The defendant swore an oath to serve the community of Hialeah as a police officer. This duty was especially sacred when it came to protecting the most vulnerable in his community. Yet instead of serving his community, the defendant tarnished his badge and abused his authority by sexually exploiting the very people he was supposed to protect. The defendant has pleaded guilty to three counts of depriving three different women of their constitutional rights by using his position and power to obtain or attempt to obtain sexual gratification from them. Though not a count of conviction, the defendant admitted to violating the rights of a fourth woman in the Stipulated Factual Basis.

Emotions ran high outside the courthouse after sentencing, according to coverage of the hearing by Miami ABC affiliate WPLG.

A man described by the TV station as a “rep” for the defendant refused to take questions but ranted for close to six minutes before an assembled bank of television cameras, WPLG reported.  The rep “shamed the victims,” “brought up Antifa for some reason,” and suggested that the ex-cop only copped the plea to “avoid more legal fees,” according to WPLG’s coverage.

“Apologize to the victims!” yelled Gerry Betancourt, who WPLG identified as the brother of one of the targeted women.  “He got caught because people reported him!”

Betancourt, whose sister died in what WPLG called a “suspicious” car accident shortly after levying accusations against Menocal, said the victims were “vulnerable,” “did not have a voice,” and were “easily discredited” on account of the power imbalance at play.

Maley Decosta identified herself to reporters outside the courthouse as the woman referenced by federal prosecutors as “Victim-1.”

“He betrayed the trust,” Decosta said.  “He betrayed the City of Hialeah Police; he betrayed the victims.”

She said it took “bravery” to “stop all this.”

WPLG said state prosecutors said the women were “unreliable witnesses” and refused to file charges against Menocal.

Menocal was not required to submit to federal custody at sentencing.  He has sixty days to turn himself in, WPLG reported.

“This is not justice to us,” said one person who was not named by WPLG but who appeared to be connected to the victims and their relatives.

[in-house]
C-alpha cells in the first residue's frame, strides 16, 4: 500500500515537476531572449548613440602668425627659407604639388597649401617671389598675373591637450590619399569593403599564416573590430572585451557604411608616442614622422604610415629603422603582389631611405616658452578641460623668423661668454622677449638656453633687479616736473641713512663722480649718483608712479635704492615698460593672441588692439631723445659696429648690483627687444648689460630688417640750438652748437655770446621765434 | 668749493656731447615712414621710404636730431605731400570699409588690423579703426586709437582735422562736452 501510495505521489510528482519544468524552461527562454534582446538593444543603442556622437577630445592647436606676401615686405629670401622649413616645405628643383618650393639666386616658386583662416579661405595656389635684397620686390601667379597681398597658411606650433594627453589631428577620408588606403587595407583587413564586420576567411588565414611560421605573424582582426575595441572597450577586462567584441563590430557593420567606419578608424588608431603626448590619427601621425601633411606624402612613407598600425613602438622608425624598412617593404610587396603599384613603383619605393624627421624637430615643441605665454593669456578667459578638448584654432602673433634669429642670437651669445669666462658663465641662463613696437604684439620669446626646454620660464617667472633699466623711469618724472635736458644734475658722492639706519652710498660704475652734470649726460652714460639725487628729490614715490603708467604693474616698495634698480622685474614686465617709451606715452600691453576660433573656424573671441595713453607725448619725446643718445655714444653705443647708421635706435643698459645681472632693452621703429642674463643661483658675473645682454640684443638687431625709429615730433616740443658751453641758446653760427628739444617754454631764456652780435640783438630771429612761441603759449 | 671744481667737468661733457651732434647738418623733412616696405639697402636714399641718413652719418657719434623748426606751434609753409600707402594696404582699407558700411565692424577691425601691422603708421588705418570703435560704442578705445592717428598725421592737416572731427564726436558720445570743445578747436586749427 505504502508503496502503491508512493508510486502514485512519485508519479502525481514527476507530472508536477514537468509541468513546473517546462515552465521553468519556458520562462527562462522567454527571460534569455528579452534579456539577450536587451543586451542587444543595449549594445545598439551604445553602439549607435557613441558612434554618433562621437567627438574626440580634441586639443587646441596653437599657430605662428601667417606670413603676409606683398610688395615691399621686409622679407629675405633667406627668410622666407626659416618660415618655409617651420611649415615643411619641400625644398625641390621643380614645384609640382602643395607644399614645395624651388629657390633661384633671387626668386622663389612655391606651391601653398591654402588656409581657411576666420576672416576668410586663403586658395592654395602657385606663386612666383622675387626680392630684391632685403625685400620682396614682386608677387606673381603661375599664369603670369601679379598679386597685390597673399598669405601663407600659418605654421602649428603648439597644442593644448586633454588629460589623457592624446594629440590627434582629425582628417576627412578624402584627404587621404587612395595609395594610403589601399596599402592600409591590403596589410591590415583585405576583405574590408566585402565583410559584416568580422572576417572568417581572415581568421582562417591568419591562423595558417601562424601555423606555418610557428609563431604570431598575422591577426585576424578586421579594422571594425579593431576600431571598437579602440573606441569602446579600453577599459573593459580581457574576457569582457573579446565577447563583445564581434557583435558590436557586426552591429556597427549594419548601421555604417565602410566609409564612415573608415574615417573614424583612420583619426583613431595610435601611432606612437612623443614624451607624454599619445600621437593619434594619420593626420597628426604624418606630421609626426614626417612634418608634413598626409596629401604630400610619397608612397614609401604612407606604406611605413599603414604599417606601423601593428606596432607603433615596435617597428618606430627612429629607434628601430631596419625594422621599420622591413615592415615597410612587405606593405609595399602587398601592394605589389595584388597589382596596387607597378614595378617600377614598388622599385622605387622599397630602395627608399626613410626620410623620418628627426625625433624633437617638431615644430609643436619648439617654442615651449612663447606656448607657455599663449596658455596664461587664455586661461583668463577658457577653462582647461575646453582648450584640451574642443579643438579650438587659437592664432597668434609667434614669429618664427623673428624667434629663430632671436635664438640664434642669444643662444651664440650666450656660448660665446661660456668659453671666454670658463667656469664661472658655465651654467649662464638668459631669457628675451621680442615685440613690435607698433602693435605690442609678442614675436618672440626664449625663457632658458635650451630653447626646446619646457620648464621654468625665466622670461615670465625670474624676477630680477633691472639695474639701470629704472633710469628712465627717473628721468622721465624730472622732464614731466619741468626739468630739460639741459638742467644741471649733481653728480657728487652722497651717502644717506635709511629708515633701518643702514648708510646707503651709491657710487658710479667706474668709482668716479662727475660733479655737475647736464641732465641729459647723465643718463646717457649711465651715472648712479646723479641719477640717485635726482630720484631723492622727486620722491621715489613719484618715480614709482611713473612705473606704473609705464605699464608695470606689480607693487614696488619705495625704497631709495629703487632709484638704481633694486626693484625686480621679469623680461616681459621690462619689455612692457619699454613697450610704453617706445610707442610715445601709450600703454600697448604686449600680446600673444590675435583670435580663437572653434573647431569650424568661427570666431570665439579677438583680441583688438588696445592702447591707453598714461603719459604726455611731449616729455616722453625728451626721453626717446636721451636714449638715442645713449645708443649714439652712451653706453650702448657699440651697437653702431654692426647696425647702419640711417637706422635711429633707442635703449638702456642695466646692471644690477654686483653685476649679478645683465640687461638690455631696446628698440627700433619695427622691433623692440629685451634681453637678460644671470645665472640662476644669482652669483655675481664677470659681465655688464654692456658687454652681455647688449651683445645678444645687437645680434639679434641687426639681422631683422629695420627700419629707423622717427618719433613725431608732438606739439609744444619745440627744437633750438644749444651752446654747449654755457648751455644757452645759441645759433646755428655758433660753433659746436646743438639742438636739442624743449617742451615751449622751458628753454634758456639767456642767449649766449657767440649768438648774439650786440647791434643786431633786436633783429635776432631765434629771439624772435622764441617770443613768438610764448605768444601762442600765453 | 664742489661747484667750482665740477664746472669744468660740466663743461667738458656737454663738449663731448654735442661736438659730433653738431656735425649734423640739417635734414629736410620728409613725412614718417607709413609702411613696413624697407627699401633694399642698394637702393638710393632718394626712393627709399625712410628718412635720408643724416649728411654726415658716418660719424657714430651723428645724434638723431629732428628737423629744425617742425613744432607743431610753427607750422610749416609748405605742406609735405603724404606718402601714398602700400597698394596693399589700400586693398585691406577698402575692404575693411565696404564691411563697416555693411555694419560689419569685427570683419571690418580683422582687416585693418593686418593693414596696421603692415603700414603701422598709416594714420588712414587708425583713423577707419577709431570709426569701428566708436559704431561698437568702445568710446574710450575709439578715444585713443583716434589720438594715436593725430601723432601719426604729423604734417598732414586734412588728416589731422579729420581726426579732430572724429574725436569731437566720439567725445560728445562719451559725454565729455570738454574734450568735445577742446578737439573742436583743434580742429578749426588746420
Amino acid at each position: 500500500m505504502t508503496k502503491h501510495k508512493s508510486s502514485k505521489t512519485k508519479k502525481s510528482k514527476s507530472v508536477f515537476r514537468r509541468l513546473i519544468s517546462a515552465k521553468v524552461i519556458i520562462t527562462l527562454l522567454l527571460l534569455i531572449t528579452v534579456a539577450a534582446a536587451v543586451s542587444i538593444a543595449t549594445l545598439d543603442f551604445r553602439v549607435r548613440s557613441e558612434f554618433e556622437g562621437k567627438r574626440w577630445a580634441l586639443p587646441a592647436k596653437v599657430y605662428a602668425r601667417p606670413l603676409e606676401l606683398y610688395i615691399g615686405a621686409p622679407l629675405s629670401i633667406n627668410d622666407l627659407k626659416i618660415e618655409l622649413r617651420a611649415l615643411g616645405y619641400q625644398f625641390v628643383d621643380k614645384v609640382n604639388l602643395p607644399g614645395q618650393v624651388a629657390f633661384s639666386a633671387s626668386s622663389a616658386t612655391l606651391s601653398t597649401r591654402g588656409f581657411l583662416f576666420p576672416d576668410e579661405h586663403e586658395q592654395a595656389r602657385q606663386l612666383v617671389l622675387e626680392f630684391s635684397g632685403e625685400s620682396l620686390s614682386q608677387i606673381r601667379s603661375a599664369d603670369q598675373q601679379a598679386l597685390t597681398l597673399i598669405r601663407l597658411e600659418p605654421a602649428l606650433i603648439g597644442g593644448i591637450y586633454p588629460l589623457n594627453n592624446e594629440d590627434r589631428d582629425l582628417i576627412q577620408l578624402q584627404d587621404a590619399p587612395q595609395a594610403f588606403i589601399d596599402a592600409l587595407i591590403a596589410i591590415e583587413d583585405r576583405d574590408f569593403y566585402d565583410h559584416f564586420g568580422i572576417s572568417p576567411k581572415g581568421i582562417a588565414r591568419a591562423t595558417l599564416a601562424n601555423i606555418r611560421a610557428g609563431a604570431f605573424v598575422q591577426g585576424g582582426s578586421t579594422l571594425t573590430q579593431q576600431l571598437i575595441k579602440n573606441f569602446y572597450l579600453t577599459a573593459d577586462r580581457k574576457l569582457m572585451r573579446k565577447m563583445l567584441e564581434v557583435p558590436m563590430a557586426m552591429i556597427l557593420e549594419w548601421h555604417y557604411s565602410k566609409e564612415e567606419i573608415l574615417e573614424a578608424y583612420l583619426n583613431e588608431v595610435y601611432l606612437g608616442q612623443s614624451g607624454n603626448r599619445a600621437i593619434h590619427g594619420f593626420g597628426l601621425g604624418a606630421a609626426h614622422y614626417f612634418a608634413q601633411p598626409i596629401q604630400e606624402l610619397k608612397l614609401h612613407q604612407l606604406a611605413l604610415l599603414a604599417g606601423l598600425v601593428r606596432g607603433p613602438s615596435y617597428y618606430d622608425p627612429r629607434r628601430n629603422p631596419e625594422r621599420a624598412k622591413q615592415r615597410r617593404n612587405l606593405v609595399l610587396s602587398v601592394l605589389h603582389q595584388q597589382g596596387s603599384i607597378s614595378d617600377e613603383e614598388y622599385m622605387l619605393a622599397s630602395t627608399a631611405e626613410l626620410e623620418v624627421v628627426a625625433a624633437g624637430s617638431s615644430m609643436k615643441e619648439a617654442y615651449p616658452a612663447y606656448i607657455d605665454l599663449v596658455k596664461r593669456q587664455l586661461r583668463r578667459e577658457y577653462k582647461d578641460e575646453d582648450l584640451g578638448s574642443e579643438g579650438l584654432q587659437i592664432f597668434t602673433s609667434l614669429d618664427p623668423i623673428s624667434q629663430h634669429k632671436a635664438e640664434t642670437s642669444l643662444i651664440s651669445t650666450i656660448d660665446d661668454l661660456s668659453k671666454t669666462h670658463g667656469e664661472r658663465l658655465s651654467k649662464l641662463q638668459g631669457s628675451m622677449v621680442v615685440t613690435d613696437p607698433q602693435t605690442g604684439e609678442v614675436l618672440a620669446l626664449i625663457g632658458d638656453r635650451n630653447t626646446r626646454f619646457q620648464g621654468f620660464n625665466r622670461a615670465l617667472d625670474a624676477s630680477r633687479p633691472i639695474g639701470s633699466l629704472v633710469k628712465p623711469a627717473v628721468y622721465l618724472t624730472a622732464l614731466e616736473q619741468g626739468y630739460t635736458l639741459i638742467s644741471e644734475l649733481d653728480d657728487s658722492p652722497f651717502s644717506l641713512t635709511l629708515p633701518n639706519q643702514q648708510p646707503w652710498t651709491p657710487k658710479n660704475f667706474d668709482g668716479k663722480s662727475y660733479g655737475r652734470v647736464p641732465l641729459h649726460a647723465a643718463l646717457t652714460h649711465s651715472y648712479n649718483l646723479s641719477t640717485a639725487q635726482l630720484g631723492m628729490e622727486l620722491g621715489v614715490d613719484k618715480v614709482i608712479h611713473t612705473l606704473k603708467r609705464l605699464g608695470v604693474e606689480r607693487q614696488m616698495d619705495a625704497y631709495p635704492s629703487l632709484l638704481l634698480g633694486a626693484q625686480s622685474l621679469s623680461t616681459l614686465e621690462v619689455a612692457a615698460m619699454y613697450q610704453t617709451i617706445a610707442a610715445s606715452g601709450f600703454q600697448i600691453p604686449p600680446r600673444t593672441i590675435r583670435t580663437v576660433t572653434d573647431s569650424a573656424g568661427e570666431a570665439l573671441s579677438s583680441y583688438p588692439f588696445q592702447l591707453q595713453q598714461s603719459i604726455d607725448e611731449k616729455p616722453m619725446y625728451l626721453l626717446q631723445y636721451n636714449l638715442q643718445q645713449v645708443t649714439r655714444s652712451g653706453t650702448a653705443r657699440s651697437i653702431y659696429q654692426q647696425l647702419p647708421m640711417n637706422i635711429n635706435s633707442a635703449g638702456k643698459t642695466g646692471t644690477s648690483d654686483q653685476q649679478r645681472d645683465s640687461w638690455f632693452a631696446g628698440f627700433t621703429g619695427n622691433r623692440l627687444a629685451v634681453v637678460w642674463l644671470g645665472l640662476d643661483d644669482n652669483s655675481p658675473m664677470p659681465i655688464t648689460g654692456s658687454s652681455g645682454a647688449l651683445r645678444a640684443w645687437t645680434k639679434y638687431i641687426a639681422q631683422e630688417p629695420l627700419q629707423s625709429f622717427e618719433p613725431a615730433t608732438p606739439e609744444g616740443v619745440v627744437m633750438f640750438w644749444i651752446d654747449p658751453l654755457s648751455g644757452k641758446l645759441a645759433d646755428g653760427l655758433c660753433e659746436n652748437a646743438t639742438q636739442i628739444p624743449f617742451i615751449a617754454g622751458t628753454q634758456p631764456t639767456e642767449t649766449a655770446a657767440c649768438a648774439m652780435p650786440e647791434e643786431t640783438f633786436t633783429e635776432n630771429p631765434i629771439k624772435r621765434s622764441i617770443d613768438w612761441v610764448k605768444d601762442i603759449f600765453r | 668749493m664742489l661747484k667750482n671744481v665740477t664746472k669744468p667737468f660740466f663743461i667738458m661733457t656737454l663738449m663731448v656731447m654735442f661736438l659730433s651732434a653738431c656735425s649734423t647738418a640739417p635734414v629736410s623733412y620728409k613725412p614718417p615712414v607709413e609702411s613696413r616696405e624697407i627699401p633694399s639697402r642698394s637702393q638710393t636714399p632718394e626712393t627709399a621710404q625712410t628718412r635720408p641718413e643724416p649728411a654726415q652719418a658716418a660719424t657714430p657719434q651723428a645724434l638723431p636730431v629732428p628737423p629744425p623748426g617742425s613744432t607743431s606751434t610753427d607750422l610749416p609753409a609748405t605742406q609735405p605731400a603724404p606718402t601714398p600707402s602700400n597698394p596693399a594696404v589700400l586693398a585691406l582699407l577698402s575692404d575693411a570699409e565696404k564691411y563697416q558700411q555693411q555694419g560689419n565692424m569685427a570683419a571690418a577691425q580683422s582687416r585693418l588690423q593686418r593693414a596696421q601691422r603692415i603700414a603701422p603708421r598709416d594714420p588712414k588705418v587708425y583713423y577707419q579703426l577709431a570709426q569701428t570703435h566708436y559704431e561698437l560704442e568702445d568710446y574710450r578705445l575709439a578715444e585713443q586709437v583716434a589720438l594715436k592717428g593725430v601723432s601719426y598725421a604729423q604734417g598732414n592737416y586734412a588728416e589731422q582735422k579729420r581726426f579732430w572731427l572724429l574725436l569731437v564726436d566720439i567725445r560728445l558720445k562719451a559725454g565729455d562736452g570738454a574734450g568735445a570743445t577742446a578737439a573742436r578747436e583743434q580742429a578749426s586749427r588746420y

Federal prosecutors put it differently in a press release.

“The Department of Justice will not tolerate police officers who abuse their authority to prey on those they are sworn to protect,” said Assistant Attorney General Kristen Clarke of the Civil Rights Division. “The Civil Rights Division will continue to vigorously prosecute these cases to secure justice for the victims of these reprehensible crimes and to ensure that perpetrators who use their unique power to take advantage of others are held accountable.”

“The police officer sentenced today violated not only his victims’ rights, but also the public’s trust,” said U.S. Attorney Juan Antonio Gonzalez for the Southern District of Florida. “As this prosecution shows, we will hold accountable those in our South Florida community who abuse their positions of power and engage in such disgraceful illegal conduct.”

“Jesus Menocal now faces the consequences for using his position to sexually abuse women,” said Deputy Special Agent in Charge John J. Bernardo of the FBI Miami Field Office. “Menocal was sentenced to the statutory maximum which is a testament to the courage of his victims to come forward and tell their stories as well as the dedication of FBI Miami’s Civil Rights squad.”

Read some of the court paperwork below:

WPLG’s coverage is also here:

[image via WPLG-TV screengrab]

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Aaron Keller holds a juris doctor degree from the University of New Hampshire School of Law and a broadcast journalism degree from Syracuse University. He is a former anchor and executive producer for the Law&Crime Network and is now deputy editor-in-chief for the Law&Crime website. DISCLAIMER:  This website is for general informational purposes only. You should not rely on it for legal advice. Reading this site or interacting with the author via this site does not create an attorney-client relationship. This website is not a substitute for the advice of an attorney. Speak to a competent lawyer in your jurisdiction for legal advice and representation relevant to your situation.